On Friday, U.S. President Donald Trump announced that he ordered missile strikes on Syria in response to an alleged chemical weapons attack on Douma, a city near Damascus, live on television. Shortly after the announcement the missile strikes began.
The U.S., along with French and British forces, launched 105 missiles into Syria, “successfully” hitting all three targets. Russia’s defense ministry reported the following day that the majority of the missiles were intercepted by Syria’s air defense system. Nevertheless, the U.S. continues to boast that their mission was accomplished.
Coincidentally, American cable news journalist, Pearson Sharp, found himself in Damascus during the strike.
The following day he teased his followers with a selfie taken in an airport.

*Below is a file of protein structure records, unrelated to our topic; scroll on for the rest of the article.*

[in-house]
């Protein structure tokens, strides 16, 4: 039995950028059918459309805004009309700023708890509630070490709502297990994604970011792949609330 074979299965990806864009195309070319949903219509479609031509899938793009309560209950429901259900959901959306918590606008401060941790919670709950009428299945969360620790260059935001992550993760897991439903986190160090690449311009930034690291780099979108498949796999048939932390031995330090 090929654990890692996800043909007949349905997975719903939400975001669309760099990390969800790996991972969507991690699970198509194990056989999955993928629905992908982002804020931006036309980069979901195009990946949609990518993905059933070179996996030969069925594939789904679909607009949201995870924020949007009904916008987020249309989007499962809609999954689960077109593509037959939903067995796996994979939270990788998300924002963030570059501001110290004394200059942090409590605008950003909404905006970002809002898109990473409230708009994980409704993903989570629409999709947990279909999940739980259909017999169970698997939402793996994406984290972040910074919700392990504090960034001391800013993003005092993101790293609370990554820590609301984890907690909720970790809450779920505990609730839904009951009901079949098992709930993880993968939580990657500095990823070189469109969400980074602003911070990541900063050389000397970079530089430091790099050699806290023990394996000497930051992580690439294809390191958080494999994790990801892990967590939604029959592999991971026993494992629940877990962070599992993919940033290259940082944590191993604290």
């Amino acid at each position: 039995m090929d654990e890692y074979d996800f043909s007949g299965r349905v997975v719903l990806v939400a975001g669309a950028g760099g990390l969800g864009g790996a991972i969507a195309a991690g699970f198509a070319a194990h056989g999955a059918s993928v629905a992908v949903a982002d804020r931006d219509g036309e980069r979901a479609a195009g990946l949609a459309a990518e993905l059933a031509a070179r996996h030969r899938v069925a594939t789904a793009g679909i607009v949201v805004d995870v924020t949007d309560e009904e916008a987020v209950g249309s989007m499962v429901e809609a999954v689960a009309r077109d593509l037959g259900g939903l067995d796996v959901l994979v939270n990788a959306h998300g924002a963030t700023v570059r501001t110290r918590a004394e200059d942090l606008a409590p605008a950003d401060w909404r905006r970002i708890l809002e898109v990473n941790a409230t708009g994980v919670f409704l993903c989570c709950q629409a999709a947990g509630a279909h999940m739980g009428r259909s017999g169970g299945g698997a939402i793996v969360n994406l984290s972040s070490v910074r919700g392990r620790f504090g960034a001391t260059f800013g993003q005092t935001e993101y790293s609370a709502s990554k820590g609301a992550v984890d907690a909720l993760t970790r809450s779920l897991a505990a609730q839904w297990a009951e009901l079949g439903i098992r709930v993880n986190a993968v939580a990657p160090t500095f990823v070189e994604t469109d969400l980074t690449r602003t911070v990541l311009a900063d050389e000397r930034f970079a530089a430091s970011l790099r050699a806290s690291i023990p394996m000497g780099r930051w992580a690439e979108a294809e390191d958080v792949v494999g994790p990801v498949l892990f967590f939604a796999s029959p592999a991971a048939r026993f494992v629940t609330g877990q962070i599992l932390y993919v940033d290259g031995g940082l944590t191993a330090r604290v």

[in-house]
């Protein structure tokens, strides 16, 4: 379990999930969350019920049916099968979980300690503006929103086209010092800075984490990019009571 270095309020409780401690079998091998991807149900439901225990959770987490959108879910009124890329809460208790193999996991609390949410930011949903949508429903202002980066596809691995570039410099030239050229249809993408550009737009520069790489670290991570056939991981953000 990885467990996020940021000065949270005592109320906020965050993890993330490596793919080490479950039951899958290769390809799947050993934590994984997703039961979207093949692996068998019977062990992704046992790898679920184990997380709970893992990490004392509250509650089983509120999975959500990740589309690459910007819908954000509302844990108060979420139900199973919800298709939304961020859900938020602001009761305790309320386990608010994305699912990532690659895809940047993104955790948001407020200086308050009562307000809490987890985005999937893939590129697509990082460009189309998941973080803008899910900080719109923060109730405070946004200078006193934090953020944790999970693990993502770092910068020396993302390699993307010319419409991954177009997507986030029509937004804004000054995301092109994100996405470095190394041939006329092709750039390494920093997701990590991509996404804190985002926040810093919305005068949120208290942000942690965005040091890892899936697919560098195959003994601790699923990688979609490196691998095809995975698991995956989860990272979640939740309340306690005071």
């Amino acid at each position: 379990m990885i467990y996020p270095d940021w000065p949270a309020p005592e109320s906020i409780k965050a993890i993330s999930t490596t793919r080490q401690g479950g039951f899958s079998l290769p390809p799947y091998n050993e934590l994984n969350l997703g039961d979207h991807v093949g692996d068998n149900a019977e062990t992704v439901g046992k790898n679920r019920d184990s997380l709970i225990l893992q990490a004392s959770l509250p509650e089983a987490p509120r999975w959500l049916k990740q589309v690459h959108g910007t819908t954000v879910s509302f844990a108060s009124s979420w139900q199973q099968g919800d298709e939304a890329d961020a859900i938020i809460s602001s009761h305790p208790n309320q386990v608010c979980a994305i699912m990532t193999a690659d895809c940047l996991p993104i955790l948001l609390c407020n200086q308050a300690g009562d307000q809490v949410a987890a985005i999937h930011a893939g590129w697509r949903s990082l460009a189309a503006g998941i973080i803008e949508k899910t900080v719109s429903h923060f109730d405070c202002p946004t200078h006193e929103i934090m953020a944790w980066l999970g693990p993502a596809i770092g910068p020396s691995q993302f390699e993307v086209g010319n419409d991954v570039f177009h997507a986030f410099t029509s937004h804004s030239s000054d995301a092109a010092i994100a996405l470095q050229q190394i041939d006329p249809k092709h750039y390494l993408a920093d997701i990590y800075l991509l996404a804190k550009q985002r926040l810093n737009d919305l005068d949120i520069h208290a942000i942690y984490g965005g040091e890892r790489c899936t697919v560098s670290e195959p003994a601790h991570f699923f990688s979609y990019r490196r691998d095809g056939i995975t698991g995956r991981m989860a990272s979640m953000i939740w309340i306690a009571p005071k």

Sharp’s plan was made public on Facebook on April 13th with screenshots of his post, announcing his arrival in Syria, quickly making the rounds on Twitter. The One America News Network (OAN) journalist traveled directly to Syria in response to the reports of a chemical weapons attack to investigate what other journalists seemingly refuse to.
Sharp got right down to business on his first day in Damascus. According to an OANN report and Twitter, the journalist visited local hot spots where he spoke with and filmed everyday Syrian citizens about their lives in Damascus, gathering feedback on President Bashar al-Assad.
On the night of April 13th, the situation in Damascus took an unexpected turn.